Nothing tangible explains how Buccaneers quarterback Josh Freeman reached the point where he already has thrown as many interceptions five weeks into this season as he did all last year.
After weeks of study and analysis, the best explanation the Bucs have come up with lies within a theory, and even that includes a glaring contradiction of human nature.
How else would you describe the belief that Freeman's confidence — the thing that fuels his extraordinary fourth-quarter comebacks — is the root cause of the bulk of his six interceptions?
For a team still trying to find its footing early in what was expected to be a promising season, it is a unique but potentially crippling quandary. Even Freeman admits he is stuck in the middle of it.
"It really is a fine line,'' he said. "You've got this confidence now, because you had a good season and a good offseason and because you study your opponent and you know what you're going to see.
"But then, whether it's not making the throw or getting a little too heated up or whatever it might be, you try to force some things and you wind up having these picks. I just have to find a way to bounce back from it."
Now more than ever. With running back LeGarrette Blount expected to miss today's NFC South showdown against the New Orleans Saints at Raymond James Stadium with a knee injury, the Bucs' offense suddenly has to rely more on Freeman than usual.
That's not necessarily a bad circumstance. Freeman, who will make his 31st NFL start today, engineered eight game-winning comebacks in the fourth quarter or overtime during his first 27 starts, setting a standard for cardiac quarterbacks.
Since the start of a new season, though, Freeman's burgeoning confidence has bred an aggressiveness that often resulted in disaster for a Bucs offense ranked tied for 27th in the league in scoring at 17.4 points per game.
For example, two of Freeman's interceptions came on throws into the end zone in which he tried to squeeze balls into tight end Kellen Winslow, including one that came on a first-down play.
There also was a throw Freeman made to receiver Mike Williams in front of the end zone during the opener against Detroit in which he ignored the fact he could see the front of a defender's jersey, usually a stop sign for quarterbacks.
And it's not just the interceptions that are hurting the Bucs. Freeman also has thrown several passes that were nearly picked off and immediately judged as far too risky.
There also was a decision on a second-and-goal play from the Atlanta 9-yard line in Week 3 in which Freeman tried to complete a pass instead of running the ball after he'd crossed the line of scrimmage. That earned Freeman an illegal-forward pass penalty, forced the Bucs to settle for a field goal instead of a touchdown and epitomized the problem that has plagued him this season.
Far too often, Freeman has allowed a confidence borne out of a 2010 season when he threw 25 touchdowns and just six interceptions to be his guide. And far too often, his confidence betrayed him.
"No, he has not made great decisions up to this point," Bucs coach Raheem Morris said. "He's got to do a better job of going through his progressions and getting into his check-downs and into his relay routes.
"Sometimes he's just relying on his arm a little bit too much. So (our opponents) have definitely touched too many balls downfield that have been picked off or could have been picked off."
The picks and near picks are not all Freeman's fault. Inadequate protection, poor route running and a failure to win one-on-one battles for the ball by his receivers also have contributed to the problem, the Bucs said.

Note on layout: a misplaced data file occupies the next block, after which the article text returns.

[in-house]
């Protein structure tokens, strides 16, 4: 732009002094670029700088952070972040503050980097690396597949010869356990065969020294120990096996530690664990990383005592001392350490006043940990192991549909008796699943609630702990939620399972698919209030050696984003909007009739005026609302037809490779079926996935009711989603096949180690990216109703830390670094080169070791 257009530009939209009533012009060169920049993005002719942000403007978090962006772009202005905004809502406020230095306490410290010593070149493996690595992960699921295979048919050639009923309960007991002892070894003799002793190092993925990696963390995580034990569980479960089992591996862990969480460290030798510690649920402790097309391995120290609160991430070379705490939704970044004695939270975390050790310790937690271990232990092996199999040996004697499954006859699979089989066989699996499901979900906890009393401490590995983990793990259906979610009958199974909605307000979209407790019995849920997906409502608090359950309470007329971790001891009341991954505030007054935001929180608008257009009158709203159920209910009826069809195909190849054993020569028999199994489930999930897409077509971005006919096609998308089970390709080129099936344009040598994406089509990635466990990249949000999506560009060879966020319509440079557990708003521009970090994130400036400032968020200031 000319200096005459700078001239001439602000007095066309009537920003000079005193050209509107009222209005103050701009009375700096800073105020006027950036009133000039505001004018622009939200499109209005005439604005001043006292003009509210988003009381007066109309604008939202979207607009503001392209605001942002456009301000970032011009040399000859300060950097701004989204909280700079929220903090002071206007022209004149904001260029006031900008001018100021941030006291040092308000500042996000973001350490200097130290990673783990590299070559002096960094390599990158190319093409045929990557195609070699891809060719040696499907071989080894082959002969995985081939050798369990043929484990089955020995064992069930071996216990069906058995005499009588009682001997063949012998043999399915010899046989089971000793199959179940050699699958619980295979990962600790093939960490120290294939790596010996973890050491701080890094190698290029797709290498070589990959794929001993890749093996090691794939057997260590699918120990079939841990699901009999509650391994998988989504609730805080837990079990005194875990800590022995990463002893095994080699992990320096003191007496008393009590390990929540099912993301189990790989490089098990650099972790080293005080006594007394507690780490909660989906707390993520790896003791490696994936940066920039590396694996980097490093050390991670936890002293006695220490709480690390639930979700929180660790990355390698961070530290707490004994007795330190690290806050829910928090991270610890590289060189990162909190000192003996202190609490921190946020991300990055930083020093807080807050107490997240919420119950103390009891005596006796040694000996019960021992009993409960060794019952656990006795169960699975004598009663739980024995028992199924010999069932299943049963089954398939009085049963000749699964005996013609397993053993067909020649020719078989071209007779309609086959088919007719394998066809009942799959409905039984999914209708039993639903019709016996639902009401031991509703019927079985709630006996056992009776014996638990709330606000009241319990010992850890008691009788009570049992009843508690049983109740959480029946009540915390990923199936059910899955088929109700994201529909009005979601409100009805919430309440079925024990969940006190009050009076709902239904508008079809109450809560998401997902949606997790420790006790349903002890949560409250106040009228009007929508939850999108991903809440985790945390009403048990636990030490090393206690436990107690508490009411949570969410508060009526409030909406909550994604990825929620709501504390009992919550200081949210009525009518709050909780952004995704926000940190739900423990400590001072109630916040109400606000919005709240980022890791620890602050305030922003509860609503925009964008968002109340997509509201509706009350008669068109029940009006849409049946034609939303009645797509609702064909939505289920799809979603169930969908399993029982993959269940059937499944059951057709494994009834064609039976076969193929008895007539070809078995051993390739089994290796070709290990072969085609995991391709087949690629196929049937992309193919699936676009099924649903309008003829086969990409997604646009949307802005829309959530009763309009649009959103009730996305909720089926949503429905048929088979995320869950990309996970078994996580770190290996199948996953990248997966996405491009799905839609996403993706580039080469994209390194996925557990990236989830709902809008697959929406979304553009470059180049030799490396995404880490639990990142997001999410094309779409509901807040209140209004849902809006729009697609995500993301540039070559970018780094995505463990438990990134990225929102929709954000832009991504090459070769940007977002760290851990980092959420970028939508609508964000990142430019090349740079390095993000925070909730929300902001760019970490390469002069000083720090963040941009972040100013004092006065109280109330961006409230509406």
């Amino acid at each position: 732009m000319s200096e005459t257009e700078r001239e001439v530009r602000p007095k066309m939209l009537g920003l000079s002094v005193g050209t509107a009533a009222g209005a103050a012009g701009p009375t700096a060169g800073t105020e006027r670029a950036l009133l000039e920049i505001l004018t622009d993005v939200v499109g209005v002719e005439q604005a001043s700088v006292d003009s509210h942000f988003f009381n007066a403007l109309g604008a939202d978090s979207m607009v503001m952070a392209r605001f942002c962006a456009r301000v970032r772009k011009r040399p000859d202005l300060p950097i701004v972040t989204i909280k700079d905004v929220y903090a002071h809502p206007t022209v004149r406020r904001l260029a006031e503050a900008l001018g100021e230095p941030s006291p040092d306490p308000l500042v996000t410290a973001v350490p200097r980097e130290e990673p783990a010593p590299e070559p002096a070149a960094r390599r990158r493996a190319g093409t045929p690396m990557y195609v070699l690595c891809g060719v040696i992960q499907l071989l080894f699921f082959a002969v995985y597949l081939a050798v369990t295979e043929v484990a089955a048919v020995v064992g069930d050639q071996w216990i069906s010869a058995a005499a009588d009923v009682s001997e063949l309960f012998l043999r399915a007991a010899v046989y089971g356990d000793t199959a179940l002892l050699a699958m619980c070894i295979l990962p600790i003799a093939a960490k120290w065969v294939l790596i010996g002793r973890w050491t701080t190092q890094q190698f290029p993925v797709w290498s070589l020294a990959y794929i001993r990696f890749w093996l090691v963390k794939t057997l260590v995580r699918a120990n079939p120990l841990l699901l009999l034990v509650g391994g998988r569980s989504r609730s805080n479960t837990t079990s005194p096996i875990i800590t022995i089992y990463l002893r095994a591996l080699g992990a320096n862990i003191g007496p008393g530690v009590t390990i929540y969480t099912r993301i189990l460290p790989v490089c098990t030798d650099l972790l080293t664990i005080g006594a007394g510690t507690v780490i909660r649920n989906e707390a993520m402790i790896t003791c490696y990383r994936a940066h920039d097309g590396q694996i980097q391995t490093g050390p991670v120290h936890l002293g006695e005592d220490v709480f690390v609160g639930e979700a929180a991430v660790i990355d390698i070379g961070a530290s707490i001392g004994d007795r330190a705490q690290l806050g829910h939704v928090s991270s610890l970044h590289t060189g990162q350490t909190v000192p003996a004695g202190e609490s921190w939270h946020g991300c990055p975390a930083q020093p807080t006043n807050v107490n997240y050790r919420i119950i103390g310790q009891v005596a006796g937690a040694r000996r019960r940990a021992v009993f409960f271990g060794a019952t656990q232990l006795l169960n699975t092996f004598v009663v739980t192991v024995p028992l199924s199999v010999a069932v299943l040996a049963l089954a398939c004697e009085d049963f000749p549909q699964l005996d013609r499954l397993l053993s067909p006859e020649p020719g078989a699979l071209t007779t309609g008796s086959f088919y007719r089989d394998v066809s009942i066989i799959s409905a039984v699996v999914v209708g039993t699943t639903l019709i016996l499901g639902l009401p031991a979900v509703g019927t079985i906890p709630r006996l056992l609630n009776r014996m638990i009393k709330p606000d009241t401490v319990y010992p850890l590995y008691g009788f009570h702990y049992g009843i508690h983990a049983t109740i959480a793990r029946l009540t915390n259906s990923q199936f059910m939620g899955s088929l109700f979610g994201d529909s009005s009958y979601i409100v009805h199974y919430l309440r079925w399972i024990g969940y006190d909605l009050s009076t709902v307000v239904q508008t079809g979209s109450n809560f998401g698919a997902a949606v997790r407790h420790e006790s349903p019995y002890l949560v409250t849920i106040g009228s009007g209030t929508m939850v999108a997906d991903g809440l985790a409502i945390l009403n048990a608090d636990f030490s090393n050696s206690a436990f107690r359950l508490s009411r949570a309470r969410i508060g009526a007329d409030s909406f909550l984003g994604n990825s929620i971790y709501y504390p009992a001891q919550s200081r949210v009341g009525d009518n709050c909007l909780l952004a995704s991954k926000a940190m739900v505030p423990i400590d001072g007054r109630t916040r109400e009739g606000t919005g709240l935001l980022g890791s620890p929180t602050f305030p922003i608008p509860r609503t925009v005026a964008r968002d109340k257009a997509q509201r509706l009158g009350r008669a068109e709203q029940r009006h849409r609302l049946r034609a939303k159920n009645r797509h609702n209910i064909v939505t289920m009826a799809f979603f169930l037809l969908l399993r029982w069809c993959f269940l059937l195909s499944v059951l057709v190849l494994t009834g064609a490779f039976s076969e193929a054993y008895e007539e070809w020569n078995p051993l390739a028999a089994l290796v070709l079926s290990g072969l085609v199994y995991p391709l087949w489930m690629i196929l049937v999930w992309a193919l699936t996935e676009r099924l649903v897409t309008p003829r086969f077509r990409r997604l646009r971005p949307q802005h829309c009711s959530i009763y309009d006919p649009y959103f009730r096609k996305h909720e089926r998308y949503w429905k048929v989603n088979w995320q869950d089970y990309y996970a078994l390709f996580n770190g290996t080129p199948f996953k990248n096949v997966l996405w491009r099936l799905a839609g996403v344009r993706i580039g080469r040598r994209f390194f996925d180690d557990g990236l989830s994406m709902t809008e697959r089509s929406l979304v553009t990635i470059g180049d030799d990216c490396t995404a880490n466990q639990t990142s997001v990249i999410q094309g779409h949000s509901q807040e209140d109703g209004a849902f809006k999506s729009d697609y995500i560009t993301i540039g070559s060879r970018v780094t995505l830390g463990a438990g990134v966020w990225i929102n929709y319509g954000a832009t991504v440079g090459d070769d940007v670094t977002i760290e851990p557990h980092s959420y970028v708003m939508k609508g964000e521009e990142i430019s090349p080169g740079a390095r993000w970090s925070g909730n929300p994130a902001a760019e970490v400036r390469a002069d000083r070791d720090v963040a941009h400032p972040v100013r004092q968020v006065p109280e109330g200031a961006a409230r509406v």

Receiver Mike Williams even went so far this week as to blame himself for many of the team's offensive woes, saying he was playing "terrible this season'' and needed to "step up."
Freeman, though, has taken the brunt of the blame, particularly outside One Buc Place. He has not hesitated to accept his share of it, saying his confidence has indeed gotten the best of him at times.
"Yeah, I'm a confident player," he said. "But with confidence, you still have to have responsibility. If you're going to take shots downfield, you have to know when to take your chances and when not to. That's something I'm working on."
Freeman is working on other things, as well. He is just 23 and has a lot still to learn about playing quarterback, which Morris believes critics fail to remember.
"Everything is about the growth and development of Josh Freeman," Morris said. "We want our guy to be like (Saints quarterback Drew Brees) one day. We want him to be aggressive, spread the ball around and have a grasp of the offense.
"And he's gotten better as far as what we do with our offense and at recognizing defenses and what they do. So, now it's just a matter of going out there and executing the correct way all the time.''
All the time is the operative phrase. With the exception of the interceptions, Freeman has played well this season, especially in clutch situations such as third down and in the fourth quarter.
He is ranked eighth in the league in third-down passer rating (91.5), 11th in fourth-quarter passer rating (95.1) and 10th in completion percentage (64.0).
Yet, his overall passer rating of 74.1, which is nearly 22 points lower than at the end of last season, is near the bottom of the league. Those poor decisions and interceptions are the reason.
"We went back and watched the tape, and the way the ball's coming out of my hand and things like that, I feel it's better than it was last year," Freeman said. "But obviously the interceptions and the turnovers are unacceptable.
"I have a lot of confidence back there, but it's a matter now of me pulling back on some of these shots downfield that I want to take and looking to play another down rather than making a mistake. That's what I've got to do."